According to the programme for this production of Harold and Maude, the play has been performed all over the place, on different continents – and thus, presumably, in different languages. But (and it’s no surprise the programme doesn’t mention this) the 1980 Broadway run began previews on 19 January before opening on 7 February, and promptly closing on 9 February. The 2018 London production was still going more than three weeks after its press night, thus allowing me to check out something I wouldn’t have had a chance to had it gone the same way as the original run. Not only that, but it has extended its scheduled run by six weeks.
This is with some justification. I’ve developed a bit of a reputation (only amongst fellow reviewers, mind) of attempting to seek out the original sources for show scripts prior to seeing them, whether I see them on press night as a member of the press horde, or otherwise later just as a punter. I went in ‘blind’ this time around (and there wasn’t a huge novel to plough through as source material, just a 91-minute motion picture that slowly developed cult status over some years).
I suppose by modern standards something like Harold and Maude is a little tame – imagine, hypothetically, watching Psycho for the first time in this day and age: it would hardly be the scariest psychological horror movie out there. What freaks the various Multiple Dates (Joanna Hickman) – for that is what the characters are collectively named in the programme is one of two main hobbies held by young Harold (Bill Milner), the carrying out of fake but (sort of) convincing suicides. Marie (Annie White), the new maid to Mrs Chazen (Rebecca Caine), is the first to react with surprise, and doesn’t seem to quite get over it. Harold’s other main hobby, attending church funerals – appropriately dressed, mind you – is how he comes across Maude (Sheila Hancock), a woman of pensionable age with as many eccentricities as the man (or woman or non-binary) on the Clapham omnibus has had hot dinners.
Maude’s sheer dottiness is the source for much amusement, but there are also some pearls of wisdom in amongst all the madness, even if we’ve heard them all before. Our Lady of Perpetual Peculiarity encourages her young charge: “L-I-V-E, live! Otherwise, you got nothing to talk about in the locker room.” The musical compositions (Michael Bruce) are a delight to listen to, and this production embraces the actor as musician, with a cello used as the voice at the other end of the phone. Enjoyable as they were, though, some of the accompaniments were ultimately superfluous. Having most, if not all, the cast members on stage in order to facilitate the musicianship doesn’t always work to the show’s advantage, especially when it’s just Harold and Maude (in a show called Harold and Maude) – the intimacy is somewhat lost.
Some details about Maude’s past help explain why she has become the sort of person she is in her older years, and it’s not a bad thing, all things considered, to leave the theatre wondering what happens after the point at which the story ends. There are a couple of people who I could envisage being like Maude, the woman who went into a pet shop and let all the birds out of their cages. Father Finnegan (Johnson Willis) raises objections to bedroom activity between the 19-year-old Harold and the 79-year-old Maude: I need not regurgitate the details. Suffice to say, the scene was a hoot.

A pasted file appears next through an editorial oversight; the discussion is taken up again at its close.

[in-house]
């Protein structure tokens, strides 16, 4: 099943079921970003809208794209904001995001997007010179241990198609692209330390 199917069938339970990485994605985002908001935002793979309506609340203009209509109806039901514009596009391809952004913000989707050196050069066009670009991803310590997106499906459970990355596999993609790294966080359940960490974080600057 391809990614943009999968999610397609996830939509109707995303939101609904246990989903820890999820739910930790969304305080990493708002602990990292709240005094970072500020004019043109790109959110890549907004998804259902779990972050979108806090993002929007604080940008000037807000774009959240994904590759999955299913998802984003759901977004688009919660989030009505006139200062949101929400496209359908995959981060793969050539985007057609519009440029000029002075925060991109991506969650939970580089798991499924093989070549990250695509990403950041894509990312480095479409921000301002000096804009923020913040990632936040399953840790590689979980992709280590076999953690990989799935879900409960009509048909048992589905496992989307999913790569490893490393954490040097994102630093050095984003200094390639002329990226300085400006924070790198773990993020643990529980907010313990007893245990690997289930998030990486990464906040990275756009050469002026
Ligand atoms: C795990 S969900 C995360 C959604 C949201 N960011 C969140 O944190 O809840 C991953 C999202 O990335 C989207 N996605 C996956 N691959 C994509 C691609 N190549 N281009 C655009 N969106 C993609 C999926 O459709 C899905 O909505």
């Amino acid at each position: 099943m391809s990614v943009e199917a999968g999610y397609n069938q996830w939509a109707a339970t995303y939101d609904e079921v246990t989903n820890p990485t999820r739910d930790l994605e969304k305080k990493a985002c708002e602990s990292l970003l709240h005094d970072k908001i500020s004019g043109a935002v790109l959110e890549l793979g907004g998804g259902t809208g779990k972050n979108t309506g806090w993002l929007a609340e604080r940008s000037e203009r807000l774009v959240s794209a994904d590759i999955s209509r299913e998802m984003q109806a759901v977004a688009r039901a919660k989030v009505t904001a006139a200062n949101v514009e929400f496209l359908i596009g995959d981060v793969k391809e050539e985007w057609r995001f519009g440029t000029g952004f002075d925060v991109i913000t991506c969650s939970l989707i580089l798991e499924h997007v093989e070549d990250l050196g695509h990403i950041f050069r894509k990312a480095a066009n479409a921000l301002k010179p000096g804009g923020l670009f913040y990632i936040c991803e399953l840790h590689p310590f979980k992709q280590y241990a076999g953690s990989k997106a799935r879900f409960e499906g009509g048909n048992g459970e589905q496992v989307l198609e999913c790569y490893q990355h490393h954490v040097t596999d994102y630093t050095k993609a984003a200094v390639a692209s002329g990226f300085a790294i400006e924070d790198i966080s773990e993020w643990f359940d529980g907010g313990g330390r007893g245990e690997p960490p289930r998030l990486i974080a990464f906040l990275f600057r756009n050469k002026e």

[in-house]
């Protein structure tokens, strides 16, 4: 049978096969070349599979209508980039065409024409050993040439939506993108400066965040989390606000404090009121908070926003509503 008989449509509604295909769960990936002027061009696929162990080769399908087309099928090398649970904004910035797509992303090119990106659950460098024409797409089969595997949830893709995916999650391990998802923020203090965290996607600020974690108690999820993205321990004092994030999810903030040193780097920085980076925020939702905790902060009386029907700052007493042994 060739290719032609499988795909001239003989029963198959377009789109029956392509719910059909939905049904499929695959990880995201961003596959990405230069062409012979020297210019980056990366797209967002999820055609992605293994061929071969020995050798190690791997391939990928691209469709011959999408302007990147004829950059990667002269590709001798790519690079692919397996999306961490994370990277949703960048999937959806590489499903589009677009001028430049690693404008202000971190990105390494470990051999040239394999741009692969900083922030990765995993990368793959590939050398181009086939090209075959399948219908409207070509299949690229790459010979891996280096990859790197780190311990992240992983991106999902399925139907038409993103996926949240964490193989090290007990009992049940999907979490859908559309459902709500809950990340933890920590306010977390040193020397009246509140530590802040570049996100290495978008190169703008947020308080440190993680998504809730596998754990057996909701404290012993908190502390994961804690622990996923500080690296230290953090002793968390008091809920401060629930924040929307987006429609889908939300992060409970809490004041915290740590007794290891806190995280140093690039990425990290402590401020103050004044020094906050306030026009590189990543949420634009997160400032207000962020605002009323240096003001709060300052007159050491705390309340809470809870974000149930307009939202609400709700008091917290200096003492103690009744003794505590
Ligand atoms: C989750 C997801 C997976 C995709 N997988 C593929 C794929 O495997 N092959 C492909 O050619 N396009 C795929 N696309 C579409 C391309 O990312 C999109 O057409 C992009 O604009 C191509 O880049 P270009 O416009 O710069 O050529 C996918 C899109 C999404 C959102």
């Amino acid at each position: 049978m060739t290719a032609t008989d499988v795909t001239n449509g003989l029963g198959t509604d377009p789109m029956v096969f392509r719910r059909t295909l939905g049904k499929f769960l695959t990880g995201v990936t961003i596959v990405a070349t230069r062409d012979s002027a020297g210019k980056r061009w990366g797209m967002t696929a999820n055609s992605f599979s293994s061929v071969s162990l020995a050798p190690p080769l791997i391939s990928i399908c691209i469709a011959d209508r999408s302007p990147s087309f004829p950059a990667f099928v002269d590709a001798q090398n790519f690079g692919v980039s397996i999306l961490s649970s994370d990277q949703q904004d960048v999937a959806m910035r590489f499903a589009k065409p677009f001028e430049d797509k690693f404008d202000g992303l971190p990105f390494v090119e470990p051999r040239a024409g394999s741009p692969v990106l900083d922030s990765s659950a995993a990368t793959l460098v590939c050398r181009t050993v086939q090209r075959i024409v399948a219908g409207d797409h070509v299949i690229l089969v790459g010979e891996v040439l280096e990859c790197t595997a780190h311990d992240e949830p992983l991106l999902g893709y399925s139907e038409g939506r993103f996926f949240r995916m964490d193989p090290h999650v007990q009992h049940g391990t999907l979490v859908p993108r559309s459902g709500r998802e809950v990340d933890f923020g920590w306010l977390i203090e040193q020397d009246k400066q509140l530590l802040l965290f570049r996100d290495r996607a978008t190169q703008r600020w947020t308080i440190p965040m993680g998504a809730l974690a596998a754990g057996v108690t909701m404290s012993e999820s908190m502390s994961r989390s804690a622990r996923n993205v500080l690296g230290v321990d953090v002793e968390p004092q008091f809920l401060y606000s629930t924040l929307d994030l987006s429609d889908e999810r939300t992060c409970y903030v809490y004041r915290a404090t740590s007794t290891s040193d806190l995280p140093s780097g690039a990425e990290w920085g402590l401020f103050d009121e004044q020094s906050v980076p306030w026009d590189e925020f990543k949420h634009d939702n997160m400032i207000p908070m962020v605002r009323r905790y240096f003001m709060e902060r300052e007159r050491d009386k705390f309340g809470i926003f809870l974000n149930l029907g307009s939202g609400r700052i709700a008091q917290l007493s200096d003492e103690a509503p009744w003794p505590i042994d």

“The world doesn’t need any more walls. What we’ve got to do is go out and build some bridges,” Maude tells Harold. Aww. As I say, I just went along for the ride long after press night, but if pushed for a rating, it’s four stars from me.
A complimentary ticket does not necessarily result in a complimentary review, and there were certain members of the audience at Angus Wyatt’s ‘Masters of Show Choir’ event in 2016 that took great exception that I wasn’t effusive with five-star praise (I plumped for three stars in the end). The choirs had put in considerable time and effort into their rehearsals and performances, and some felt I hadn’t acknowledged that properly. It also appears, at least in their minds, that my knowledge of chart music ought to have been nothing short of encyclopaedic before I had even graced (or indeed darkened) the Masters of Show Choir with my presence. My longstanding belief that the proverbial man (or woman or non-binary person) on the Clapham omnibus should be able to walk into a production and appreciate the general gist of it wasn’t enough, apparently. In addition, I ought to have been psychic enough to anticipate what was coming. How dare I be pleasantly surprised by certain performances!
I did, however, receive positive – or at least affirmative – feedback, which in the end outweighed the narcissistic comments (including one that made some personal insults just because I’d managed to confuse the Swansea University Show Choir with the Swansea University Choral Society). Others in the audience seemed to agree with my sentiments, even when I disagreed with a judging decision for one of the three awards on offer. But the fact remains that I wasn’t invited back for 2017, and I whipped out the debit card to nab one of the last remaining tickets for 2018, mostly because I found myself having an upcoming evening free, which is such a rarity these days that I am rather uncomfortable with even the thought of having one. You’d have thought I’d relish the opportunity for downtime, especially as, like everyone else, I’m not getting any younger, but no: I suppose one gets so used to going out that staying in is just plain weird.
It was with some consternation that I discovered this was to be ‘the last ever’; I had assumed when the Arts Theatre website said it would be the last one at their venue, the event would be moving on next year to larger premises, having outgrown the 350 seater playhouse, selling out well in advance. But it transpires this was the last one, for reasons unexplained to the 2018 attendees – it’s not like I’m in the know but have been asked not to say anything. It’s simply that I don’t know the rationale for stopping something that, regardless of my ‘theatre critic’ evaluation of it a couple of years ago, has gone from strength to strength. I can only say it is better for Wyatt to quit whilst he is ahead – to go while he is being urged to stay, rather than the opposite.